April 2019 Commerce Club featuring Dr. Helen Currie, chief economist, ConocoPhillips

Dr. Helen Currie, Chief Economist, ConocoPhillips

Dr. Helen Currie, Chief Economist at ConocoPhillips, was the guest speaker at the Port Bureau’s April 11, 2019, Commerce Club luncheon. Dr. Currie presented a bright outlook for U.S. oil and gas production hinging on policies that enable trade and the infrastructure to support exports.

ConocoPhillips is the largest independent exploration and production company in the world, operating in 16 countries with 5.3 billion BOE (barrel of oil equivalent) proved reserves at the end of 2018 and more than 4 billion BOE of resources located in the Eagle Ford and Permian.“We at ConocoPhillips see a lot of…runway still ahead of us for growth both in gas and oil in the U.S. and Canada,” said Dr. Currie. She noted that shale gas is entering its second decade of production, and innovation and technological improvements are still being made. Dr. Currie also discussed the role that data analytics and digitization play in increased well production. “The hundreds of thousands of wells that we’ve drilled in the shale gas and tight oil plays in the United States has given us this vast, very rich sets of databases that we can analyze that helps us to make that next well better,” she said. “More importantly….it enables us to try to make that next well better in the North Sea, Argentina, Malaysia, or any other country around the world.”

Digitization and information technology advancements have created opportunities to form partnerships with technology companies to bring that expertise into the oil and gas sector. For example, ConocoPhillips has partnered with Google and Microsoft to analyze well data from Eagle Ford to discover ways to control costs, produce more efficiently, and bring more value to their shareholders.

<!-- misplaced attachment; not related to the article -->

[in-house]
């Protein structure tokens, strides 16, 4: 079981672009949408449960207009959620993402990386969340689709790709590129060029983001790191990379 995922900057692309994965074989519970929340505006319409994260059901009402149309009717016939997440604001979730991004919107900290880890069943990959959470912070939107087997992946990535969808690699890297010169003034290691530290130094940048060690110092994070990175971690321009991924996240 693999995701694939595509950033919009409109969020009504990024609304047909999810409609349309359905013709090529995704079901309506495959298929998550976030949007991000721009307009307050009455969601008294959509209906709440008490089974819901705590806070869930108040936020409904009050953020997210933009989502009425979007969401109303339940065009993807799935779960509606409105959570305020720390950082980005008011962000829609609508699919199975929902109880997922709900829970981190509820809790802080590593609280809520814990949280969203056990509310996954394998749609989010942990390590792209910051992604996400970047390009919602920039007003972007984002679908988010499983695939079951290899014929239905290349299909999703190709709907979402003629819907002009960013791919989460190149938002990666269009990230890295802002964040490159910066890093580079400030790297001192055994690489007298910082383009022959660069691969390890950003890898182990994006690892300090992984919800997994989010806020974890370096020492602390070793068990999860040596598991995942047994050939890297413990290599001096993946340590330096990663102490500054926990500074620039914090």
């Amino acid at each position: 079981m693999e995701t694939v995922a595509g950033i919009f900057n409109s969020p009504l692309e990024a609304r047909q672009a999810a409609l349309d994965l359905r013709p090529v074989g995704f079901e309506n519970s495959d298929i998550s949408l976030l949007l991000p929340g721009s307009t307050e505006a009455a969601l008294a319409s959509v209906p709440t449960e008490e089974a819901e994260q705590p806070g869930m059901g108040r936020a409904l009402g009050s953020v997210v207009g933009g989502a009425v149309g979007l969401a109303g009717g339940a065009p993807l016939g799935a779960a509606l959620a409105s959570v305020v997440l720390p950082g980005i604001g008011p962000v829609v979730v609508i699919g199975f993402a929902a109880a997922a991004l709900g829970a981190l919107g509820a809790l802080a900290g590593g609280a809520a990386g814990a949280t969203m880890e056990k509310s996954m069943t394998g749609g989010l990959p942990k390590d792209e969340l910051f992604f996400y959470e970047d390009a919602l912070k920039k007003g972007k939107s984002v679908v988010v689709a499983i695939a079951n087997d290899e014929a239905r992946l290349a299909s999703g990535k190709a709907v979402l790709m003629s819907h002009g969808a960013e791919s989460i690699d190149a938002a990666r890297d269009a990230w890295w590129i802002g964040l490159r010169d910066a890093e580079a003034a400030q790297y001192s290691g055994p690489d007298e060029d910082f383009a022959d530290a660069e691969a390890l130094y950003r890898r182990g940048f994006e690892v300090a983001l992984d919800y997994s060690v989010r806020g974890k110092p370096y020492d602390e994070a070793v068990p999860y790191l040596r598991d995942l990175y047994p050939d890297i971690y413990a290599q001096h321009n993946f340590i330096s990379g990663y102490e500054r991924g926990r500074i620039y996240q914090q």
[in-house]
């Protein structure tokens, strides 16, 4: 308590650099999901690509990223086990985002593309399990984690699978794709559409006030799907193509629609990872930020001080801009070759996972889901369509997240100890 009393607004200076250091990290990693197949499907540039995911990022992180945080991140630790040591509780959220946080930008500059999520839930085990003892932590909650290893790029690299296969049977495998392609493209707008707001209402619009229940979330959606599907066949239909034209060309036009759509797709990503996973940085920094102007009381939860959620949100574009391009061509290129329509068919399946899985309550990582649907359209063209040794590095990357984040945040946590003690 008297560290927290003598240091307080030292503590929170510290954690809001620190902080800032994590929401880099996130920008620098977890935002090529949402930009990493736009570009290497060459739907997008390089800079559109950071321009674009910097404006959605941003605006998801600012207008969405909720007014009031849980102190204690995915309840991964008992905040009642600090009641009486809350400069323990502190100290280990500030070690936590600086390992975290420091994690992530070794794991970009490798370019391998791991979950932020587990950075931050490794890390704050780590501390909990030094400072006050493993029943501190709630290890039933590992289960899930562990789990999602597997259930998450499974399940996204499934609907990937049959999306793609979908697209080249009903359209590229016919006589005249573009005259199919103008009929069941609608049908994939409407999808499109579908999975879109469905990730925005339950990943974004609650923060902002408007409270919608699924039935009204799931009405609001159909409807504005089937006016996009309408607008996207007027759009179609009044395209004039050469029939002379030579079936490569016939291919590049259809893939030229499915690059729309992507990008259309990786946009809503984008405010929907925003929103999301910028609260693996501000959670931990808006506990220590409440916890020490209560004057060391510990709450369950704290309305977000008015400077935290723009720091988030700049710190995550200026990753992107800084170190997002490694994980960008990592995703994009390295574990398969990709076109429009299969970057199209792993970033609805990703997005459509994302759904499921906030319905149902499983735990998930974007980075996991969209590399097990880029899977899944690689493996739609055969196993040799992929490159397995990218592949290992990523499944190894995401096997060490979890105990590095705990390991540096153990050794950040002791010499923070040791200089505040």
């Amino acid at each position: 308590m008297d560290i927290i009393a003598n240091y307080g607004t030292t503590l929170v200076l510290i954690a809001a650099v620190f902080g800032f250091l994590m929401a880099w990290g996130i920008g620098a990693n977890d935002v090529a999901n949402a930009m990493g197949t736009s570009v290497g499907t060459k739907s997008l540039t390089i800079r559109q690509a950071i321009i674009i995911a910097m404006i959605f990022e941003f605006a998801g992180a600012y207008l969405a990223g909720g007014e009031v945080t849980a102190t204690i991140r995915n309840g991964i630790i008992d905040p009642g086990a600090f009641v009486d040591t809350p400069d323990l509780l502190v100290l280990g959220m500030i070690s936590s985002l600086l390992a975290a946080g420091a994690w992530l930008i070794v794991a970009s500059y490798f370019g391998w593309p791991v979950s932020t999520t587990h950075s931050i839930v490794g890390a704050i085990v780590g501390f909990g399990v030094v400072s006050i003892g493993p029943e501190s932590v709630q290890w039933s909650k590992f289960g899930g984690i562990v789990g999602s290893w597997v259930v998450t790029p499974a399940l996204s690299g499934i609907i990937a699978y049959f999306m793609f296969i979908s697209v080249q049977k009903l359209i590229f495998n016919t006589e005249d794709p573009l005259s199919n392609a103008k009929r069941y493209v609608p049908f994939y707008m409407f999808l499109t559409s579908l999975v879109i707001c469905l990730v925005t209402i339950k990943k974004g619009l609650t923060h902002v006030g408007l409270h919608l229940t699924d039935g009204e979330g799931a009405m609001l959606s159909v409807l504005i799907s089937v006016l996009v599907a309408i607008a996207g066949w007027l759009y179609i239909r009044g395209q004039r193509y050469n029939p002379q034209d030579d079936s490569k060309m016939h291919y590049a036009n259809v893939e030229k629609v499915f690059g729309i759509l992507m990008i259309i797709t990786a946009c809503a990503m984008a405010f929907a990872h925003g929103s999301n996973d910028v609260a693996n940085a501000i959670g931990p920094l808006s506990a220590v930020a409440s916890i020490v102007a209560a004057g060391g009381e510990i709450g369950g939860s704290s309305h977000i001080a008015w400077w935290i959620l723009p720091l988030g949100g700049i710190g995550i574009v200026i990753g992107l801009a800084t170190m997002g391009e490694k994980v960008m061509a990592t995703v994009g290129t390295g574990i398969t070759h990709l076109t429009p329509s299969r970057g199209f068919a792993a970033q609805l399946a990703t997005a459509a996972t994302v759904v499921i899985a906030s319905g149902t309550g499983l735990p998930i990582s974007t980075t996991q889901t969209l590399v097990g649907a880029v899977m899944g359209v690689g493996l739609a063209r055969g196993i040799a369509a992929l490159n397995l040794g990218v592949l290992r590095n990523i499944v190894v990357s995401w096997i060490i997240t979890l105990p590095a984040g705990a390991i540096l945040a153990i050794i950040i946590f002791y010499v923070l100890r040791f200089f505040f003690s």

Dr. Currie touched on ConocoPhillips’ forecasts for global and U.S. oil production, North American shale gas production, and U.S. exports for oil and natural gas. The U.S. is expected to lead net growth of global oil production through 2030. ConocoPhillips forecasts non-OPEC non-U.S. output to be stable, contrary to many analysts’ positions this segment will see a decline due to decreasing investment. Dr. Currie argued that technology allow for increased production for the same investment, and the learnings gained in the U.S. will be applied globally. In Eagle Ford, one rig today adds 1,200% more production than it did in 2010.

Eighty percent of North American gas production comes from shale gas, and shale gas’ importance has been understood for over a decade. However, the surge in domestic oil production has led to related gas production, which Dr. Currie showed is an increasing percentage of natural gas production.
For both crude and natural gas production in the U.S., the ability to export is paramount. Asia is currently one of the largest foreign destinations of U.S. crude and LNG, and that demand is expected to continue to grow. For crude oil, the ports in the Gulf of Mexico have the bulk of U.S. export capacity, and future Gulf of Mexico capacity will be largely driven by the ports of Houston and Corpus Christi. Dr. Currie predicted that the improvements U.S. should see year over year record crude exports for at least the next five years, and much of that will be leaving from Texas.

Dr. Currie emphasized that the ability to engage in global trade is critical for the U.S. to see this bright outlook come to fruition: “There needs to be a lot of infrastructure put in place to enable this trade and government policies that are supportive of the business all the way from the wellhead to the consumer.”

  • Date June 3, 2019
  • Tags 2019 May